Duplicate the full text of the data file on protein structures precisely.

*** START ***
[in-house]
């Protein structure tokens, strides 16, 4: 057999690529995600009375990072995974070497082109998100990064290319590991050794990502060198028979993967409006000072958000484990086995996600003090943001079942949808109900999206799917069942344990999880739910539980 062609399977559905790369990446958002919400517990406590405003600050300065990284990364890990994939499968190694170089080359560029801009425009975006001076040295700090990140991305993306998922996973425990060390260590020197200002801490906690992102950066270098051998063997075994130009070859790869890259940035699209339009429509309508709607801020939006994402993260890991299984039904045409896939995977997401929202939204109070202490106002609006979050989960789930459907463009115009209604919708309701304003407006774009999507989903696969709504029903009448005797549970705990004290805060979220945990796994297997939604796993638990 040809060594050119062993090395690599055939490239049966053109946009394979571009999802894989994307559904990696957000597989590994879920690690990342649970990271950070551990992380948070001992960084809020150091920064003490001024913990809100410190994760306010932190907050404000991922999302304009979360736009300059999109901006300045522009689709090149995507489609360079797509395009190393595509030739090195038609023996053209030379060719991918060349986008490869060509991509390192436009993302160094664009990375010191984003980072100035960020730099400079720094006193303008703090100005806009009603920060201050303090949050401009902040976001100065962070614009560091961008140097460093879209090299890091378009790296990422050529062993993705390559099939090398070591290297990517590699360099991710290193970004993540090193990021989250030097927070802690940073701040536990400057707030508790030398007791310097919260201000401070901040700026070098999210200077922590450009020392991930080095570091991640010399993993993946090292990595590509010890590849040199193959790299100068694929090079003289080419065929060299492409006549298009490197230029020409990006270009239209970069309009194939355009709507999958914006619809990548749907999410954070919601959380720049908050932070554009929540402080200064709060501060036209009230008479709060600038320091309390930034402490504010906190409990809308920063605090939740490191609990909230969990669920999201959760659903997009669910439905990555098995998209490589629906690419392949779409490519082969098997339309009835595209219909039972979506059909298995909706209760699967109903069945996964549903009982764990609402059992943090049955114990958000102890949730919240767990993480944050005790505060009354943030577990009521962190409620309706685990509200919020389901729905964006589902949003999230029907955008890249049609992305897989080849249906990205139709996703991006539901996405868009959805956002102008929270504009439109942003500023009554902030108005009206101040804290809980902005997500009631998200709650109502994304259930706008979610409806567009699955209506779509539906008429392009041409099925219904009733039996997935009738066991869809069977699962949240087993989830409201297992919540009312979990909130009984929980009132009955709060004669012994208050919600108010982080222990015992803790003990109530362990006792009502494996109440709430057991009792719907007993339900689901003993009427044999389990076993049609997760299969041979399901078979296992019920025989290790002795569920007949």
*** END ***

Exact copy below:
[in-house]
């Protein structure tokens, strides 16, 4: 057999690529995600009375990072995974070497082109998100990064290319590991050794990502060198028979993967409006000072958000484990086995996600003090943001079942949808109900999206799917069942344990999880739910539980 062609399977559905790369990446958002919400517990406590405003600050300065990284990364890990994939499968190694170089080359560029801009425009975006001076040295700090990140991305993306998922996973425990060390260590020197200002801490906690992102950066270098051998063997075994130009070859790869890259940035699209339009429509309508709607801020939006994402993260890991299984039904045409896939995977997401929202939204109070202490106002609006979050989960789930459907463009115009209604919708309701304003407006774009999507989903696969709504029903009448005797549970705990004290805060979220945990796994297997939604796993638990 040809060594050119062993090395690599055939490239049966053109946009394979571009999802894989994307559904990696957000597989590994879920690690990342649970990271950070551990992380948070001992960084809020150091920064003490001024913990809100410190994760306010932190907050404000991922999302304009979360736009300059999109901006300045522009689709090149995507489609360079797509395009190393595509030739090195038609023996053209030379060719991918060349986008490869060509991509390192436009993302160094664009990375010191984003980072100035960020730099400079720094006193303008703090100005806009009603920060201050303090949050401009902040976001100065962070614009560091961008140097460093879209090299890091378009790296990422050529062993993705390559099939090398070591290297990517590699360099991710290193970004993540090193990021989250030097927070802690940073701040536990400057707030508790030398007791310097919260201000401070901040700026070098999210200077922590450009020392991930080095570091991640010399993993993946090292990595590509010890590849040199193959790299100068694929090079003289080419065929060299492409006549298009490197230029020409990006270009239209970069309009194939355009709507999958914006619809990548749907999410954070919601959380720049908050932070554009929540402080200064709060501060036209009230008479709060600038320091309390930034402490504010906190409990809308920063605090939740490191609990909230969990669920999201959760659903997009669910439905990555098995998209490589629906690419392949779409490519082969098997339309009835595209219909039972979506059909298995909706209760699967109903069945996964549903009982764990609402059992943090049955114990958000102890949730919240767990993480944050005790505060009354943030577990009521962190409620309706685990509200919020389901729905964006589902949003999230029907955008890249049609992305897989080849249906990205139709996703991006539901996405868009959805956002102008929270504009439109942003500023009554902030108005009206101040804290809980902005997500009631998200709650109502994304259930706008979610409806567009699955209506779509539906008429392009041409099925219904009733039996997935009738066991869809069977699962949240087993989830409201297992919540009312979990909130009984929980009132009955709060004669012994208050919600108010982080222990015992803790003990109530362990006792009502494996109440709430057991009792719907007993339900689901003993009427044999389990076993049609997760299969041979399901078979296992019920025989290790002795569920007949």